This experiment was carried out to monitor the ability of the Barley Amylase Enzyme to effectively break down starch in solutions that are increasing in neutral pH. To do this the experiment was carried out so that tubes containing a reaction solution of the Amylase enzyme and starch were simultaneously mixed. The reactions were then introduced to I2-KI, which stopped the reactions, at two minute intervals. Each of these trials was repeated three times to ensure proper accuracy. After concluding the reactions they were placed into a spectrophotometer (A580) for analysis. Graphing the values of the absorbance to time for each pH it was found that the rate of reactions in the neutral pH solutions were much higher than that of the acidic solution. We concluded that this was because of the possibility of an enzyme to become denatured in acidic solution. Introduction
The study of enzymes is crucial to understanding what drives the forces that create and maintain everything that we consider living. Enzymes are biomolecules that serve as catalysts in chemical reactions with almost all of them falling into the classification of proteins. The enzyme’s catalytic effect is so important because without it many reactions that maintain life functions would cease to exist. (Holum 1968) This is due to the slow rate at which these chemical reactions function without the help of an enzyme. These enzymes can range anywhere from 62 amino acid residues to 2,500, making them extremely specialized for each reaction. Despite their size only around 3-4 amino acids are directly involved in the catalysis. The molecules that are acted on by the enzymes are called substrates. These substances are changed by the enzymes to facilitate the reaction without permanently changing the structure of the enzyme. As with all catalysts, it does this by lowering the activation energy (Ea) of the reaction. However, these enzymes lose their ability to aid in reactions when they are unfolded and inactivated, this process is called denaturalization. (Kimball 2003) The denaturalization of the barley amylase enzyme, which can be caused by heat or chemical denaturants, is the focus of this experiment. Testing the enzyme’s ability to hydrolyze starch at a variety of pH levels, such as pH 4-7, and comparing the results to a control solution without the enzyme allows the effect of pH on enzyme activity to be studied. My lab group and I hypothesized that decreasing the pH will simultaneously decrease the enzyme activity.(Klein 2004) This is because the enzyme is most active at a neutral pH, in accordance with the information provided by the Worthington Biochemical Corporation.(Worthington 2008) To analyze the effect of pH on enzyme activity we used a spectrophotometer to measure the absorbance of several known enzyme concentrations in increasing pH solutions over recorded time intervals. This showed the product concentration and allowed my group to deduct the enzyme activity based on the product concentration when compared to a standardized curve. Methods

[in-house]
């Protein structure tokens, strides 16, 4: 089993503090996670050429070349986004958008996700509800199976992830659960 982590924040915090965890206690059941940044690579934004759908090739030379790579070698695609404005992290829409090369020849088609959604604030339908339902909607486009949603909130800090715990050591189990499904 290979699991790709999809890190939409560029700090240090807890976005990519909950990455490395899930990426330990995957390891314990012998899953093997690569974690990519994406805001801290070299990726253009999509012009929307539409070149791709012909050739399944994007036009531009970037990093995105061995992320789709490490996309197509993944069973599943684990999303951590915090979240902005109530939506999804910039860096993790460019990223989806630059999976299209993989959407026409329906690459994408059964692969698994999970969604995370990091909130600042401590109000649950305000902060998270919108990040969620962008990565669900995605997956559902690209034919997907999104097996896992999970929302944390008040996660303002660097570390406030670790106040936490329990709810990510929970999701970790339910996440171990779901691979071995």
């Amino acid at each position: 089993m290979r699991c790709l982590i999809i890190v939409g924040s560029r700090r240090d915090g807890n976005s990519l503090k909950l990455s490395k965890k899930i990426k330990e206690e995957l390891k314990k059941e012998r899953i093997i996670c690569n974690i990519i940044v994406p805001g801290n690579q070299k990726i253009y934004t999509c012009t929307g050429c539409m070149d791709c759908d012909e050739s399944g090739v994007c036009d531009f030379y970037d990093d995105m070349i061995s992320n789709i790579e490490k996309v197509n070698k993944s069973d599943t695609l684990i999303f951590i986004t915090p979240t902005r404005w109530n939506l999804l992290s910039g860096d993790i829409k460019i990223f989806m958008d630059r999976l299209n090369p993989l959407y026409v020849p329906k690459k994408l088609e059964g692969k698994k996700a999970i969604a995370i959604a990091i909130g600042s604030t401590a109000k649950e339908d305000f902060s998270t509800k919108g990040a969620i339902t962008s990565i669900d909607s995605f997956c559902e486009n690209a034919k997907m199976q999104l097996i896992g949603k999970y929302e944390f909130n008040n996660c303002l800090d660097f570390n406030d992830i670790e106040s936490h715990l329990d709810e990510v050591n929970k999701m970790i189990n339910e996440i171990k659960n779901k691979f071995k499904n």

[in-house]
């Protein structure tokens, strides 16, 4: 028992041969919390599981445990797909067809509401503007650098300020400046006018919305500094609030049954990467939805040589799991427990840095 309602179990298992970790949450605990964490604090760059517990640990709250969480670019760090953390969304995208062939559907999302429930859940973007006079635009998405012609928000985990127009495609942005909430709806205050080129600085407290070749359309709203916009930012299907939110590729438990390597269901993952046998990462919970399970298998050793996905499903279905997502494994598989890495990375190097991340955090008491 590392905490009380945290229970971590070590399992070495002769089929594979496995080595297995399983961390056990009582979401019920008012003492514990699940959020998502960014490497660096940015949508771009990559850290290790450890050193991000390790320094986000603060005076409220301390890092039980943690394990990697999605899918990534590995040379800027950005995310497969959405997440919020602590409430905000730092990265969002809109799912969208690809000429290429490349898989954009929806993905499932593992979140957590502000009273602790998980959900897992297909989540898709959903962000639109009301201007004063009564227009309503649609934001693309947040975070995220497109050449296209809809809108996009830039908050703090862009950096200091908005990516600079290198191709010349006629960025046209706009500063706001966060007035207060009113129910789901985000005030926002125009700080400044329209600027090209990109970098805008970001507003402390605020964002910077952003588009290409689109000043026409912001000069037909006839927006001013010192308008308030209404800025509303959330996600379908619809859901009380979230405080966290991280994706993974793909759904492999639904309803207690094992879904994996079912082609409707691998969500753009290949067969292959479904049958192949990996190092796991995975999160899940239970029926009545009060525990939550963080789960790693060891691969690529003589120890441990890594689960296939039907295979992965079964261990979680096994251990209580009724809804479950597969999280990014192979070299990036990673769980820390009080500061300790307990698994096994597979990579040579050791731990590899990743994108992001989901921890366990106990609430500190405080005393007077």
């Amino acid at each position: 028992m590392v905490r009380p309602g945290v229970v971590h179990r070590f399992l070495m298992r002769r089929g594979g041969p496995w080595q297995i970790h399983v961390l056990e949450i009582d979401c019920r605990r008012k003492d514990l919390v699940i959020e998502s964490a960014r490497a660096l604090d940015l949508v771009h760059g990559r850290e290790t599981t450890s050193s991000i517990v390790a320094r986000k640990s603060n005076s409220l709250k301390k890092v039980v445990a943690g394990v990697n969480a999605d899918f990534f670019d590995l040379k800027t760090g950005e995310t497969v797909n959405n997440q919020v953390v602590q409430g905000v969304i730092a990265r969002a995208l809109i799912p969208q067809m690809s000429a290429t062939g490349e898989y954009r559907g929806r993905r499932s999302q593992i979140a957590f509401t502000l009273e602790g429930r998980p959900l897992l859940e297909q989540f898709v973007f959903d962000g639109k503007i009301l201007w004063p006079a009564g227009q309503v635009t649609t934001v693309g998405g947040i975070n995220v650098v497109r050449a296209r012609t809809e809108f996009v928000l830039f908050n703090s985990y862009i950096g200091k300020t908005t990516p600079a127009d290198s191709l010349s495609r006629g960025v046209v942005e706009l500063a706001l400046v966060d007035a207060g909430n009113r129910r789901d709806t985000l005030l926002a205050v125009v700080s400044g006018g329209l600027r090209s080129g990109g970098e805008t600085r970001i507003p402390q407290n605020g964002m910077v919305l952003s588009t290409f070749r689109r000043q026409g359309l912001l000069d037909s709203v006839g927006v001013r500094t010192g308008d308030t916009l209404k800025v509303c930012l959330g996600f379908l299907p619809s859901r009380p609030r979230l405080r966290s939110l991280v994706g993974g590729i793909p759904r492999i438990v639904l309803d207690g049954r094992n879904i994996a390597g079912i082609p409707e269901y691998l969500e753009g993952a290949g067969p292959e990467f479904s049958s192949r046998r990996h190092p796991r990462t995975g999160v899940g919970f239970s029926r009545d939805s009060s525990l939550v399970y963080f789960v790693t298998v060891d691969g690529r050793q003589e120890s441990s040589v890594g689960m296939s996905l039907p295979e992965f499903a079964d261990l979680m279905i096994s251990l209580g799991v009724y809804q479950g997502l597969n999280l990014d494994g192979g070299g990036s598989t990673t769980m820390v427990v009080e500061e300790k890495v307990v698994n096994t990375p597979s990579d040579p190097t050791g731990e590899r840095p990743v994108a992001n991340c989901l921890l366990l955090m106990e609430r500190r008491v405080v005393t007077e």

Establishing a standard curve
Set up six test tubes as explained in the table below
Cover tubes with parafilm and shake well. Remove parafilm before placing test tube into spectrophotometer. 3.
Measure the absorbance using the spectrophotometer at 580 nm using the first tube as a “blank”. (Do not discard “blank” tube until the experiment is finished). 4.
Plot the absorbance at 580 nm on graph paper.
Effect of pH on enzyme activity
Set up test tubes as noted in the table below, keeping all components separate until the proper mixing times. 2.
Get enough reactants to repeat each trial for each pH three times. 3.
Add starch to each of your trial test tubes.
References: Division of Biological Sciences, The University of Georgia, Laboratory Manual For Principles of Biology I, 2007
Holum, J.: Elements of General and Biological Chemistry, 2nd ed., 377, Wiley, NY (1968).
Klein, S.: Barley Amylase, http://www.chem.uwec.edu/Webpapers2005/leee/barley.html, University of Wisconsin, (2004)
Kimball, J.: Enzyme Kinetics, http://users.rcn.com/jkimball.ma.ultranet/BiologyPages/E/EnzymeKinetics.html , Harvard College, (2003)
Worthington Biochemical Corporation: Effects of pH (Introduction to Enzymes), Lakewood, NJ, 2008
Bernfeld, P., 1955. Amylase a and b. Methods in Enzymology. 1, 149-
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